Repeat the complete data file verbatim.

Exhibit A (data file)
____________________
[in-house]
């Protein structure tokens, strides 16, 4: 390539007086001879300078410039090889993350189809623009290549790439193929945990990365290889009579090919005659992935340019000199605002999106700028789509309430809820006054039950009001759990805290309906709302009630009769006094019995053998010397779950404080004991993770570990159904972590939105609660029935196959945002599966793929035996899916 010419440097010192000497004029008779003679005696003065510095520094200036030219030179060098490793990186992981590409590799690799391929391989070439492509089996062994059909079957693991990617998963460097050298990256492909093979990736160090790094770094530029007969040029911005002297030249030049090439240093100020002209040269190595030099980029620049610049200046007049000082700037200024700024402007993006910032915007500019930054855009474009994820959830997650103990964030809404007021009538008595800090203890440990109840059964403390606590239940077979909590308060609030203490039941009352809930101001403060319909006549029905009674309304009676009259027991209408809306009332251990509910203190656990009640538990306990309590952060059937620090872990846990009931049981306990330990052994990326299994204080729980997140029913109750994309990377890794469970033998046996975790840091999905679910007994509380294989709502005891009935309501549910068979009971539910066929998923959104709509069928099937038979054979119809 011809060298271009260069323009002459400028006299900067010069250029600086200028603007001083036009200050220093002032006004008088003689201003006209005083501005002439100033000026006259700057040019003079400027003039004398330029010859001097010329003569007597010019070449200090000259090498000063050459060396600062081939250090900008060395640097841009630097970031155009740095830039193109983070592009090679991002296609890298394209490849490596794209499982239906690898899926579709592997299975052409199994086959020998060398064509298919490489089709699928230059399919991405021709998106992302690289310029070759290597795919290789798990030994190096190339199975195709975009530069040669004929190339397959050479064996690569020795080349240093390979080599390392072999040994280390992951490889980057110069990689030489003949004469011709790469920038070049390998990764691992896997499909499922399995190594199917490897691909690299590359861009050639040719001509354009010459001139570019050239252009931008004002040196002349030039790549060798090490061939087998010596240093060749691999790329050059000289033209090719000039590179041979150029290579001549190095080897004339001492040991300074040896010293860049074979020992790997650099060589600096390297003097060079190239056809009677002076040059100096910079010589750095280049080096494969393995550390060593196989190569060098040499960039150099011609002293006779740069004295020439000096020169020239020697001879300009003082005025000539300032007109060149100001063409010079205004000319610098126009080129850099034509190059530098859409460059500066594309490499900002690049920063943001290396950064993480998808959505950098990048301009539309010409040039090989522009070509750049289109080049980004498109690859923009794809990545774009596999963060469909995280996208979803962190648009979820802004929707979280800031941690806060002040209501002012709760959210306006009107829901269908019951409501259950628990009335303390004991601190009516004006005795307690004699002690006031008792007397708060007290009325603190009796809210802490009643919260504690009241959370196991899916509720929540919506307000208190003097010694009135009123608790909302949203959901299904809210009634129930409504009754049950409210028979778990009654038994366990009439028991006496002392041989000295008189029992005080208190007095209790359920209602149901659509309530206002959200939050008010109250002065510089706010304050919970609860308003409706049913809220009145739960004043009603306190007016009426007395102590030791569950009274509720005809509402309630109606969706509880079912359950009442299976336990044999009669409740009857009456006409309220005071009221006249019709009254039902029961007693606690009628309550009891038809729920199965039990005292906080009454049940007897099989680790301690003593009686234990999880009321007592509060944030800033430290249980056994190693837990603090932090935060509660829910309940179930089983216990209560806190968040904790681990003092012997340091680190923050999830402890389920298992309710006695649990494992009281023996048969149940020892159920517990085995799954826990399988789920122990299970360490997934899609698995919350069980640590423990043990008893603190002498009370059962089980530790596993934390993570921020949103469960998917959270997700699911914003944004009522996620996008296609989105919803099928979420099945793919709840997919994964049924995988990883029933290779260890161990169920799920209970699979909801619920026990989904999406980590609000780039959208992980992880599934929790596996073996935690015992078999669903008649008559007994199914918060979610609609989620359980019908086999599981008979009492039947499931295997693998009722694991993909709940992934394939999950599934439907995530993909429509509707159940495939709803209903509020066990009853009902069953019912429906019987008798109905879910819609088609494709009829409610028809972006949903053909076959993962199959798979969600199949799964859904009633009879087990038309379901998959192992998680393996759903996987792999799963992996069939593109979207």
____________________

[in-house]
């Protein structure tokens, strides 16, 4: 390539007086001879300078410039090889993350189809623009290549790439193929945990990365290889009579090919005659992935340019000199605002999106700028789509309430809820006054039950009001759990805290309906709302009630009769006094019995053998010397779950404080004991993770570990159904972590939105609660029935196959945002599966793929035996899916 010419440097010192000497004029008779003679005696003065510095520094200036030219030179060098490793990186992981590409590799690799391929391989070439492509089996062994059909079957693991990617998963460097050298990256492909093979990736160090790094770094530029007969040029911005002297030249030049090439240093100020002209040269190595030099980029620049610049200046007049000082700037200024700024402007993006910032915007500019930054855009474009994820959830997650103990964030809404007021009538008595800090203890440990109840059964403390606590239940077979909590308060609030203490039941009352809930101001403060319909006549029905009674309304009676009259027991209408809306009332251990509910203190656990009640538990306990309590952060059937620090872990846990009931049981306990330990052994990326299994204080729980997140029913109750994309990377890794469970033998046996975790840091999905679910007994509380294989709502005891009935309501549910068979009971539910066929998923959104709509069928099937038979054979119809 011809060298271009260069323009002459400028006299900067010069250029600086200028603007001083036009200050220093002032006004008088003689201003006209005083501005002439100033000026006259700057040019003079400027003039004398330029010859001097010329003569007597010019070449200090000259090498000063050459060396600062081939250090900008060395640097841009630097970031155009740095830039193109983070592009090679991002296609890298394209490849490596794209499982239906690898899926579709592997299975052409199994086959020998060398064509298919490489089709699928230059399919991405021709998106992302690289310029070759290597795919290789798990030994190096190339199975195709975009530069040669004929190339397959050479064996690569020795080349240093390979080599390392072999040994280390992951490889980057110069990689030489003949004469011709790469920038070049390998990764691992896997499909499922399995190594199917490897691909690299590359861009050639040719001509354009010459001139570019050239252009931008004002040196002349030039790549060798090490061939087998010596240093060749691999790329050059000289033209090719000039590179041979150029290579001549190095080897004339001492040991300074040896010293860049074979020992790997650099060589600096390297003097060079190239056809009677002076040059100096910079010589750095280049080096494969393995550390060593196989190569060098040499960039150099011609002293006779740069004295020439000096020169020239020697001879300009003082005025000539300032007109060149100001063409010079205004000319610098126009080129850099034509190059530098859409460059500066594309490499900002690049920063943001290396950064993480998808959505950098990048301009539309010409040039090989522009070509750049289109080049980004498109690859923009794809990545774009596999963060469909995280996208979803962190648009979820802004929707979280800031941690806060002040209501002012709760959210306006009107829901269908019951409501259950628990009335303390004991601190009516004006005795307690004699002690006031008792007397708060007290009325603190009796809210802490009643919260504690009241959370196991899916509720929540919506307000208190003097010694009135009123608790909302949203959901299904809210009634129930409504009754049950409210028979778990009654038994366990009439028991006496002392041989000295008189029992005080208190007095209790359920209602149901659509309530206002959200939050008010109250002065510089706010304050919970609860308003409706049913809220009145739960004043009603306190007016009426007395102590030791569950009274509720005809509402309630109606969706509880079912359950009442299976336990044999009669409740009857009456006409309220005071009221006249019709009254039902029961007693606690009628309550009891038809729920199965039990005292906080009454049940007897099989680790301690003593009686234990999880009321007592509060944030800033430290249980056994190693837990603090932090935060509660829910309940179930089983216990209560806190968040904790681990003092012997340091680190923050999830402890389920298992309710006695649990494992009281023996048969149940020892159920517990085995799954826990399988789920122990299970360490997934899609698995919350069980640590423990043990008893603190002498009370059962089980530790596993934390993570921020949103469960998917959270997700699911914003944004009522996620996008296609989105919803099928979420099945793919709840997919994964049924995988990883029933290779260890161990169920799920209970699979909801619920026990989904999406980590609000780039959208992980992880599934929790596996073996935690015992078999669903008649008559007994199914918060979610609609989620359980019908086999599981008979009492039947499931295997693998009722694991993909709940992934394939999950599934439907995530993909429509509707159940495939709803209903509020066990009853009902069953019912429906019987008798109905879910819609088609494709009829409610028809972006949903053909076959993962199959798979969600199949799964859904009633009879087990038309379901998959192992998680393996759903996987792999799963992996069939593109979207």